It’s not all down to the SNP leadership, though. We still get a stream of letters in the press from ordinary members decrying more positive action for fear that it’s a “too-risky last chance”. This inability to strike at the moment of maximum opportunity seems to be all through us like letters through a stick of rock. But the only antidote to it is leadership, offering a clear way forward, and demonstrating a willingness to make it happen by taking the initiative, going on the offensive. I believe enough people are now well ready for it. (And I don’t mean pleading for another devo tweak here or there.)

    Liked by 1 person

  3. Take care all and kindest regards, the people you quoted I have seen their faces heard their voices much closer than all would think both in Scotland in Westminster and in other speaking places yet I would confirm that I do not know the real people or their real ambitions.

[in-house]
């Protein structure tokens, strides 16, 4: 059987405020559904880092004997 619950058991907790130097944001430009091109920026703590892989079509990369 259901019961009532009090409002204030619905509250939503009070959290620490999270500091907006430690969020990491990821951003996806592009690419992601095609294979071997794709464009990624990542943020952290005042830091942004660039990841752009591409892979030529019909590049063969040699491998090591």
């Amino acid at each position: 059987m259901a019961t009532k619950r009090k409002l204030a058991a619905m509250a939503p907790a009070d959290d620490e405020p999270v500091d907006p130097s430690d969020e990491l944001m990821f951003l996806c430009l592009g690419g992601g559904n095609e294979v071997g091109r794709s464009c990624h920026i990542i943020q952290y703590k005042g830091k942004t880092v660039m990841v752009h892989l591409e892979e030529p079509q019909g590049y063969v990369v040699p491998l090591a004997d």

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  4. I suppose I agree, but from a slightly different perspective.

    I can see that it is useful to be able to argue that all of the existing mechanisms were tried for achieving consent, but then were thwarted by a subsequent refusal for S30 grant. Hence justifying the subsequent use of alternate (non violent) measures – be that UDI, court cases, “unauthorized” referendum. or whatever.

    However I do tend to agree with you prior point that NS has somewhat painted herself in to a corner by playing up the S30 approach as being the only means.

    As long as we keep electing the SNP to office, this issue will continue to arise unless and until Independence is achieved. So either the people have to stop so electing, or the SG have to do something to actually fulfill the reason for the SNP existing.